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    I don't actually represent non-fiction, so I may not be the best person to answer your question, but my feeling has always been that when you contact an agent, what you're doing is hiring an expert in your field to represent your work. If the agents you're contacting don't know about the market comparisons, they're probably not right for you. In other words, I'm not sure you have to knock yourself out coming up with them or making them exact. Write a kick-butt memoir and once you've gotten yourself an agent, he or she should be able to help you with this. Kristin Nelson, who has a great blog at http://pubrants.blogspot.com/ would probably be able to address this better than I would, since I believe she represents memoirs.

    Quote Originally Posted by kimmi 57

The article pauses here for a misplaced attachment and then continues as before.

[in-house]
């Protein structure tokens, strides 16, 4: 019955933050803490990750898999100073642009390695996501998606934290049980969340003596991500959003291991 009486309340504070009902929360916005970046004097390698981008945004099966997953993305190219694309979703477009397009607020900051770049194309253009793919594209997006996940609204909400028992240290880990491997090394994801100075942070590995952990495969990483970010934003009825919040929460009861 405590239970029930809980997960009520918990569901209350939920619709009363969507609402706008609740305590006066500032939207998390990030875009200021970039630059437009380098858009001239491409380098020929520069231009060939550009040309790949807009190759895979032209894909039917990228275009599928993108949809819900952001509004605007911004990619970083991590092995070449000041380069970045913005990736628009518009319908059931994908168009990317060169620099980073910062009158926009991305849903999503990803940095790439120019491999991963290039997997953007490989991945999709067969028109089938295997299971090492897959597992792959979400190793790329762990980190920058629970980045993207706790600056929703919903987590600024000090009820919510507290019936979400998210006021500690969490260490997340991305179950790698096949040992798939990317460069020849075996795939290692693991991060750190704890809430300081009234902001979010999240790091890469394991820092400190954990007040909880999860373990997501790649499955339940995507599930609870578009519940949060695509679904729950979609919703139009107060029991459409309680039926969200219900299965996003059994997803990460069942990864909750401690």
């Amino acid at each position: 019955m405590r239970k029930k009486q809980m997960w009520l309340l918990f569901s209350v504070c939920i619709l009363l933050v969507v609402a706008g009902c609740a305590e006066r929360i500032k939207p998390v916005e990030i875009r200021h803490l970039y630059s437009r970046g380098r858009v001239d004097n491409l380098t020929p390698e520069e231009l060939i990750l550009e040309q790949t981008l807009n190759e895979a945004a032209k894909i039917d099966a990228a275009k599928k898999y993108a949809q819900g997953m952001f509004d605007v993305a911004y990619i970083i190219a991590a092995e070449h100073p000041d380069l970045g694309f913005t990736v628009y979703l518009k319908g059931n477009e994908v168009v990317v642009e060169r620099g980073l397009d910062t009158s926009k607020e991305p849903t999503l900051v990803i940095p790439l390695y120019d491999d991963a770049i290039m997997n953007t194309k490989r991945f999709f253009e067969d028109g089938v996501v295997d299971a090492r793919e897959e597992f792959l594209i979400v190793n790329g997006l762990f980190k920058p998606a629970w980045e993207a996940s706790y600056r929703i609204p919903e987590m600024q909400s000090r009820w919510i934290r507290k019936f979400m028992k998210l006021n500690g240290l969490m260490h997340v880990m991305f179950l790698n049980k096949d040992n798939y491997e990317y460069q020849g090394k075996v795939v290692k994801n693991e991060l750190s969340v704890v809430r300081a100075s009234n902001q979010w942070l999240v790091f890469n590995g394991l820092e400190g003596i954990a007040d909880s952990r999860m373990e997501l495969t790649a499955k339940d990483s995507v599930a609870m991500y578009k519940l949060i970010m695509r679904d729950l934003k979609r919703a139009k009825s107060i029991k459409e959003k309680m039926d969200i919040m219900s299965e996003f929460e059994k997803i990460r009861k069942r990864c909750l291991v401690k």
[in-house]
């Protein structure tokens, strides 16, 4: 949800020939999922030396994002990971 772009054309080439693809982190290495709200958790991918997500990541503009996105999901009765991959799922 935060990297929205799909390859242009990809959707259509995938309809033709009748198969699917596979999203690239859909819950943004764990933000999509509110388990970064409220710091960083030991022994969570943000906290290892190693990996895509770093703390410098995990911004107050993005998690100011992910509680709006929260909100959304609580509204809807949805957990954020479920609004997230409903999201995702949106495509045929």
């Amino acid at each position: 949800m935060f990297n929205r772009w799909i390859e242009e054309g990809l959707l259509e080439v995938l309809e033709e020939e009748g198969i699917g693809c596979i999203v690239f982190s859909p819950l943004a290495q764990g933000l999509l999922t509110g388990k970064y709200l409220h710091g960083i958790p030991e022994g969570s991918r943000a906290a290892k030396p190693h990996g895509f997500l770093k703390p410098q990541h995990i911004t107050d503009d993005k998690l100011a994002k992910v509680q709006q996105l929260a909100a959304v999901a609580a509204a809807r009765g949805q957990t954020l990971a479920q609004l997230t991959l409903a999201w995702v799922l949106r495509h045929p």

Ms Diver,
    Thank you for coming to AW and welcome.
    Right now my problem involves a memoir. Three agents have asked for it and another requested yesterday.
    I want my proposal strong because one of the agents is letting me resubmit. Another is kindly waiting as I asked.
    I can not find books out there and am having trouble with this part of the proposal, as my walk barefoot in the snow, go hungry memoir is history happening. In other words it's not been written. There are a few but none really relate or come close.
    This is so important because I have to bring it to the table with comparatives... The rest of proposal is fine.
    Any advice is appreciated.



    hugs kimmi